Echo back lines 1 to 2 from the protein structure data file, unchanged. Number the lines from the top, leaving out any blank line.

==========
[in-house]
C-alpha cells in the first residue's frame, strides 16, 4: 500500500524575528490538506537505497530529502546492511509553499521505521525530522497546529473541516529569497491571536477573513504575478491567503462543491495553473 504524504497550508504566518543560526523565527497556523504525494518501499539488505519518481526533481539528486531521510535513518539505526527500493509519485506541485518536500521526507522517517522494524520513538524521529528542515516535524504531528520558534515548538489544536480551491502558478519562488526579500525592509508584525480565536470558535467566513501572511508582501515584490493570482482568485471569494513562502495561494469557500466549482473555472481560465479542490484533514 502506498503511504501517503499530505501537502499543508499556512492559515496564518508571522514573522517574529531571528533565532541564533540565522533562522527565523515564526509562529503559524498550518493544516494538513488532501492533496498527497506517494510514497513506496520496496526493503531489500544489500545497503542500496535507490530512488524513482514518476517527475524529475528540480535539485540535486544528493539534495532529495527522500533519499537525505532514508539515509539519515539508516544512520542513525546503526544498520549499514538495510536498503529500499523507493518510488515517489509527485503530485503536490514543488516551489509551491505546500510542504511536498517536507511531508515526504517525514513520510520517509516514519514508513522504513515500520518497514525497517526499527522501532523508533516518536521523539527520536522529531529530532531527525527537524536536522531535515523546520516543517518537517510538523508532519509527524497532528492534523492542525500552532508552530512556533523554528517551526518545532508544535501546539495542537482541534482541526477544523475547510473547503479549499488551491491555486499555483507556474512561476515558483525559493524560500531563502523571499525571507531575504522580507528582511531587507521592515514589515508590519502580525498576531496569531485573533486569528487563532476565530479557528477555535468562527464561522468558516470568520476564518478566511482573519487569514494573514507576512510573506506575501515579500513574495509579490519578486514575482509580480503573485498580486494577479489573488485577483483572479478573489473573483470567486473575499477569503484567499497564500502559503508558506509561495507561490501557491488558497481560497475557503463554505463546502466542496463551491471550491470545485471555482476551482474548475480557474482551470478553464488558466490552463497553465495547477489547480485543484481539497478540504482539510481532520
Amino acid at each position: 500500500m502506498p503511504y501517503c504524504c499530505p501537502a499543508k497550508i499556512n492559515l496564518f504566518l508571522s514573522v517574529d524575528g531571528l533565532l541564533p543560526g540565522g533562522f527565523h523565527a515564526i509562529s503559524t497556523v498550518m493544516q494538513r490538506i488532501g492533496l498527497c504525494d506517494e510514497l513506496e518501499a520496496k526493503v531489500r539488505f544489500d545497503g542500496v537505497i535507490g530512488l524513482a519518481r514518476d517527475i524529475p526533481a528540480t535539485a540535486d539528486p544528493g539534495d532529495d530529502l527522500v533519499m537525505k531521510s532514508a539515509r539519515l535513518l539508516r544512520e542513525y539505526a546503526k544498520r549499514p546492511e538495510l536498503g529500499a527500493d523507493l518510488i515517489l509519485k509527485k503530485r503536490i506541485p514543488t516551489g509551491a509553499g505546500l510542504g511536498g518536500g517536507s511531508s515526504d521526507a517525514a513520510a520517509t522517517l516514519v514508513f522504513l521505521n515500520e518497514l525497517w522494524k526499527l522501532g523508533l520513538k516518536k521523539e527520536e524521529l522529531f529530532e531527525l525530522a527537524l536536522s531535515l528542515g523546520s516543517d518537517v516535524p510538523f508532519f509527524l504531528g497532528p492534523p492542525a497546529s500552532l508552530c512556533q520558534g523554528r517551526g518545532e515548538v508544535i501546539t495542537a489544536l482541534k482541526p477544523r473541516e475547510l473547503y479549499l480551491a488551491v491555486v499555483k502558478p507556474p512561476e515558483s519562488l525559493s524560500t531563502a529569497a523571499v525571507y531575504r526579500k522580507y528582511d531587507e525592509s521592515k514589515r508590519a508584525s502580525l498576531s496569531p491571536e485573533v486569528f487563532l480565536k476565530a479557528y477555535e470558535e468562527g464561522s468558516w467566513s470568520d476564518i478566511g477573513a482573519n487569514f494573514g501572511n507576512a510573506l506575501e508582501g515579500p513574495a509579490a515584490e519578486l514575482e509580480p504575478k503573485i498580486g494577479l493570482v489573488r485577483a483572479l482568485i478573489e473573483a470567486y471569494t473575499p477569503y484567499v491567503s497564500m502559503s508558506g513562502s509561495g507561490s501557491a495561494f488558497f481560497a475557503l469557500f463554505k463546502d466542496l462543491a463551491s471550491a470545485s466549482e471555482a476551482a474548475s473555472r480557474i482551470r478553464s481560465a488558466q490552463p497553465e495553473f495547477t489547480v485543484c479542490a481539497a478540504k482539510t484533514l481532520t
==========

[in-house]
C-alpha cells in the first residue's frame, strides 16, 4: 500500500524575528490538506537505497530529502546492511509553499521505521525530522497546529473541516529569497491571536477573513504575478491567503462543491495553473 504524504497550508504566518543560526523565527497556523504525494518501499539488505519518481526533481539528486531521510535513518539505526527500493509519485506541485518536500521526507522517517522494524520513538524521529528542515516535524504531528520558534515548538489544536480551491502558478519562488526579500525592509508584525480565536470558535467566513501572511508582501515584490493570482482568485471569494513562502495561494469557500466549482473555472481560465479542490484533514 502506498503511504501517503499530505501537502499543508499556512492559515496564518508571522514573522517574529531571528533565532541564533540565522533562522527565523515564526509562529503559524498550518493544516494538513488532501492533496498527497506517494510514497513506496520496496526493503531489500544489500545497503542500496535507490530512488524513482514518476517527475524529475528540480535539485540535486544528493539534495532529495527522500533519499537525505532514508539515509539519515539508516544512520542513525546503526544498520549499514538495510536498503529500499523507493518510488515517489509527485503530485503536490514543488516551489509551491505546500510542504511536498517536507511531508515526504517525514513520510520517509516514519514508513522504513515500520518497514525497517526499527522501532523508533516518536521523539527520536522529531529530532531527525527537524536536522531535515523546520516543517518537517510538523508532519509527524497532528492534523492542525500552532508552530512556533523554528517551526518545532508544535501546539495542537482541534482541526477544523475547510473547503479549499488551491491555486499555483507556474512561476515558483525559493524560500531563502523571499525571507531575504522580507528582511531587507521592515514589515508590519502580525498576531496569531485573533486569528487563532476565530479557528477555535468562527464561522468558516470568520476564518478566511482573519487569514494573514507576512510573506506575501515579500513574495509579490519578486514575482509580480503573485498580486494577479489573488485577483483572479478573489473573483470567486473575499477569503484567499497564500502559503508558506509561495507561490501557491488558497481560497475557503463554505463546502466542496463551491471550491470545485471555482476551482474548475480557474482551470478553464488558466490552463497553465495547477489547480485543484481539497478540504482539510481532520